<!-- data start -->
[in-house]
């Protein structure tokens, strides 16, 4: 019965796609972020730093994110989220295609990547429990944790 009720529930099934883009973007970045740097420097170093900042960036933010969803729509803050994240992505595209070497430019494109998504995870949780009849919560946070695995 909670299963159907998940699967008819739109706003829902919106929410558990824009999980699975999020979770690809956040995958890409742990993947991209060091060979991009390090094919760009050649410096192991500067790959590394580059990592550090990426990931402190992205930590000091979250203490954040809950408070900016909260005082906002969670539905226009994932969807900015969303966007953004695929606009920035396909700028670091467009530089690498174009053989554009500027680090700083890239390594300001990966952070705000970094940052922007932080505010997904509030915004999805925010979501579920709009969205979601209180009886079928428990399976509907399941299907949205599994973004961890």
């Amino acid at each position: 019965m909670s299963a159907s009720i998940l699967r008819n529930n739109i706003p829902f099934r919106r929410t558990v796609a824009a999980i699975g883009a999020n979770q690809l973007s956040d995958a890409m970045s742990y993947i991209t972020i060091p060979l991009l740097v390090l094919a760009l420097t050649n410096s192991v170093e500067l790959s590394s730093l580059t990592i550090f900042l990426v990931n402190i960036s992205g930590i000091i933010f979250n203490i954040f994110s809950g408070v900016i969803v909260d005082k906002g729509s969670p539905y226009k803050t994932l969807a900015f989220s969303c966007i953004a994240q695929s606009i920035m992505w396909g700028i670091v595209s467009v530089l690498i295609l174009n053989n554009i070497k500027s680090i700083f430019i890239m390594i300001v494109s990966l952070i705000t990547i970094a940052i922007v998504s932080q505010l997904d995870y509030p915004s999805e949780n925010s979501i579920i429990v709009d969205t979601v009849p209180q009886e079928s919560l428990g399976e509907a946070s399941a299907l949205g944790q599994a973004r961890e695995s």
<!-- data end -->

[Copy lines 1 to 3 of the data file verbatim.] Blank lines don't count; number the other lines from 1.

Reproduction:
[in-house]
């Protein structure tokens, strides 16, 4: 019965796609972020730093994110989220295609990547429990944790 009720529930099934883009973007970045740097420097170093900042960036933010969803729509803050994240992505595209070497430019494109998504995870949780009849919560946070695995 909670299963159907998940699967008819739109706003829902919106929410558990824009999980699975999020979770690809956040995958890409742990993947991209060091060979991009390090094919760009050649410096192991500067790959590394580059990592550090990426990931402190992205930590000091979250203490954040809950408070900016909260005082906002969670539905226009994932969807900015969303966007953004695929606009920035396909700028670091467009530089690498174009053989554009500027680090700083890239390594300001990966952070705000970094940052922007932080505010997904509030915004999805925010979501579920709009969205979601209180009886079928428990399976509907399941299907949205599994973004961890």
């Amino acid at each position: 019965m909670s299963a159907s009720i998940l699967r008819n529930n739109i706003p829902f099934r919106r929410t558990v796609a824009a999980i699975g883009a999020n979770q690809l973007s956040d995958a890409m970045s742990y993947i991209t972020i060091p060979l991009l740097v390090l094919a760009l420097t050649n410096s192991v170093e500067l790959s590394s730093l580059t990592i550090f900042l990426v990931n402190i960036s992205g930590i000091i933010f979250n203490i954040f994110s809950g408070v900016i969803v909260d005082k906002g729509s969670p539905y226009k803050t994932l969807a900015f989220s969303c966007i953004a994240q695929s606009i920035m992505w396909g700028i670091v595209s467009v530089l690498i295609l174009n053989n554009i070497k500027s680090i700083f430019i890239m390594i300001v494109s990966l952070i705000t990547i970094a940052i922007v998504s932080q505010l997904d995870y509030p915004s999805e949780n925010s979501i579920i429990v709009d969205t979601v009849p209180q009886e079928s919560l428990g399976e509907a946070s399941a299907l949205g944790q599994a973004r961890e695995s």